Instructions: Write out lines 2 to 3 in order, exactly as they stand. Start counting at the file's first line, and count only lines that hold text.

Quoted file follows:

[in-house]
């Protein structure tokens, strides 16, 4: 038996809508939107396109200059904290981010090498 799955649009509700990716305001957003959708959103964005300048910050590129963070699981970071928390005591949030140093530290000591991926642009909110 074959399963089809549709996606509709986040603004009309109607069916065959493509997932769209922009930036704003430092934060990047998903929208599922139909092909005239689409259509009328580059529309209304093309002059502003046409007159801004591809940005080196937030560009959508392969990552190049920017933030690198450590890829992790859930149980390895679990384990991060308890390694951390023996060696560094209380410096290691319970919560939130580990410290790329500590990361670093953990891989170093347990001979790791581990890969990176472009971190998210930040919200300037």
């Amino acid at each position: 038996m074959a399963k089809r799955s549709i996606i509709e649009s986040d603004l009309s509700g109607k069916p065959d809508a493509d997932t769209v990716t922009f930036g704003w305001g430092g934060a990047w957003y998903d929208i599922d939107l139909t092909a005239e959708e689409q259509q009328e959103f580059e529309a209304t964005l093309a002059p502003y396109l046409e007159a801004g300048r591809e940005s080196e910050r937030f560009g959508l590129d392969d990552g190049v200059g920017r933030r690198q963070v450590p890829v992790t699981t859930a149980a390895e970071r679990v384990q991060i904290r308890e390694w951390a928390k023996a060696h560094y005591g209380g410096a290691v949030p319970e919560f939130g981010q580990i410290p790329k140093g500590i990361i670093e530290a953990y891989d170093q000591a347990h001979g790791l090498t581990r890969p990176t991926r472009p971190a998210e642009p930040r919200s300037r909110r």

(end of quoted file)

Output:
């Protein structure tokens, strides 16, 4: 038996809508939107396109200059904290981010090498 799955649009509700990716305001957003959708959103964005300048910050590129963070699981970071928390005591949030140093530290000591991926642009909110 074959399963089809549709996606509709986040603004009309109607069916065959493509997932769209922009930036704003430092934060990047998903929208599922139909092909005239689409259509009328580059529309209304093309002059502003046409007159801004591809940005080196937030560009959508392969990552190049920017933030690198450590890829992790859930149980390895679990384990991060308890390694951390023996060696560094209380410096290691319970919560939130580990410290790329500590990361670093953990891989170093347990001979790791581990890969990176472009971190998210930040919200300037």
């Amino acid at each position: 038996m074959a399963k089809r799955s549709i996606i509709e649009s986040d603004l009309s509700g109607k069916p065959d809508a493509d997932t769209v990716t922009f930036g704003w305001g430092g934060a990047w957003y998903d929208i599922d939107l139909t092909a005239e959708e689409q259509q009328e959103f580059e529309a209304t964005l093309a002059p502003y396109l046409e007159a801004g300048r591809e940005s080196e910050r937030f560009g959508l590129d392969d990552g190049v200059g920017r933030r690198q963070v450590p890829v992790t699981t859930a149980a390895e970071r679990v384990q991060i904290r308890e390694w951390a928390k023996a060696h560094y005591g209380g410096a290691v949030p319970e919560f939130g981010q580990i410290p790329k140093g500590i990361i670093e530290a953990y891989d170093q000591a347990h001979g790791l090498t581990r890969p990176t991926r472009p971190a998210e642009p930040r919200s300037r909110r």